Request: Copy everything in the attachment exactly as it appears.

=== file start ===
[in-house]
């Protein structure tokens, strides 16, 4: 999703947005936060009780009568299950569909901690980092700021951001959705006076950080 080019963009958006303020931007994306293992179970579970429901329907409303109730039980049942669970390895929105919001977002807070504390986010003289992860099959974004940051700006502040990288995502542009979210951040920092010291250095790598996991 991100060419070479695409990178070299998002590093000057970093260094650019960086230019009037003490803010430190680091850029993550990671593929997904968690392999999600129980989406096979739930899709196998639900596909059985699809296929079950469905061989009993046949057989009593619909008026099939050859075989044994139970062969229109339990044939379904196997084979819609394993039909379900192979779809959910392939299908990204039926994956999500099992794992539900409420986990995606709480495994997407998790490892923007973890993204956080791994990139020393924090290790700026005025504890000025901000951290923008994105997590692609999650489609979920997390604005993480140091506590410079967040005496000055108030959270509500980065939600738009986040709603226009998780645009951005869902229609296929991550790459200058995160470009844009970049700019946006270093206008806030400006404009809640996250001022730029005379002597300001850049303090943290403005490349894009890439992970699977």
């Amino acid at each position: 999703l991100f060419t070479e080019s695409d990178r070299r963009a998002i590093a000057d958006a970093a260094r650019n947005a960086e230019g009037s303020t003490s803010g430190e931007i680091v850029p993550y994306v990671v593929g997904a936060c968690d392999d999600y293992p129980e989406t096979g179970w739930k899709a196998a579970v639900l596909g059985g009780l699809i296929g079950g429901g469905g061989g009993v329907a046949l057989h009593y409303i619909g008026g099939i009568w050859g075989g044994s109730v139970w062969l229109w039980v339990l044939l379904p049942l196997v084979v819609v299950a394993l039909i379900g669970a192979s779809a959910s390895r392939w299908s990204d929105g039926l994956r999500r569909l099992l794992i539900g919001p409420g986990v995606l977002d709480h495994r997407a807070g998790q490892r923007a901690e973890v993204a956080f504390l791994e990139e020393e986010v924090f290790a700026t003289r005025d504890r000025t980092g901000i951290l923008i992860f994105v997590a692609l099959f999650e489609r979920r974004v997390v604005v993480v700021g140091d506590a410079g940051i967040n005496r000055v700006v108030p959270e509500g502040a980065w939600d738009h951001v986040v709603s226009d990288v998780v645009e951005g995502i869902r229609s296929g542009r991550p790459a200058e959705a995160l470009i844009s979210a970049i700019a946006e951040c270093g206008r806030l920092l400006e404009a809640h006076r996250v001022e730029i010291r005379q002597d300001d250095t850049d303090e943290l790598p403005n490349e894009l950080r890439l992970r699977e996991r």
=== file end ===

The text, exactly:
[in-house]
């Protein structure tokens, strides 16, 4: 999703947005936060009780009568299950569909901690980092700021951001959705006076950080 080019963009958006303020931007994306293992179970579970429901329907409303109730039980049942669970390895929105919001977002807070504390986010003289992860099959974004940051700006502040990288995502542009979210951040920092010291250095790598996991 991100060419070479695409990178070299998002590093000057970093260094650019960086230019009037003490803010430190680091850029993550990671593929997904968690392999999600129980989406096979739930899709196998639900596909059985699809296929079950469905061989009993046949057989009593619909008026099939050859075989044994139970062969229109339990044939379904196997084979819609394993039909379900192979779809959910392939299908990204039926994956999500099992794992539900409420986990995606709480495994997407998790490892923007973890993204956080791994990139020393924090290790700026005025504890000025901000951290923008994105997590692609999650489609979920997390604005993480140091506590410079967040005496000055108030959270509500980065939600738009986040709603226009998780645009951005869902229609296929991550790459200058995160470009844009970049700019946006270093206008806030400006404009809640996250001022730029005379002597300001850049303090943290403005490349894009890439992970699977």
């Amino acid at each position: 999703l991100f060419t070479e080019s695409d990178r070299r963009a998002i590093a000057d958006a970093a260094r650019n947005a960086e230019g009037s303020t003490s803010g430190e931007i680091v850029p993550y994306v990671v593929g997904a936060c968690d392999d999600y293992p129980e989406t096979g179970w739930k899709a196998a579970v639900l596909g059985g009780l699809i296929g079950g429901g469905g061989g009993v329907a046949l057989h009593y409303i619909g008026g099939i009568w050859g075989g044994s109730v139970w062969l229109w039980v339990l044939l379904p049942l196997v084979v819609v299950a394993l039909i379900g669970a192979s779809a959910s390895r392939w299908s990204d929105g039926l994956r999500r569909l099992l794992i539900g919001p409420g986990v995606l977002d709480h495994r997407a807070g998790q490892r923007a901690e973890v993204a956080f504390l791994e990139e020393e986010v924090f290790a700026t003289r005025d504890r000025t980092g901000i951290l923008i992860f994105v997590a692609l099959f999650e489609r979920r974004v997390v604005v993480v700021g140091d506590a410079g940051i967040n005496r000055v700006v108030p959270e509500g502040a980065w939600d738009h951001v986040v709603s226009d990288v998780v645009e951005g995502i869902r229609s296929g542009r991550p790459a200058e959705a995160l470009i844009s979210a970049i700019a946006e951040c270093g206008r806030l920092l400006e404009a809640h006076r996250v001022e730029i010291r005379q002597d300001d250095t850049d303090e943290l790598p403005n490349e894009l950080r890439l992970r699977e996991r």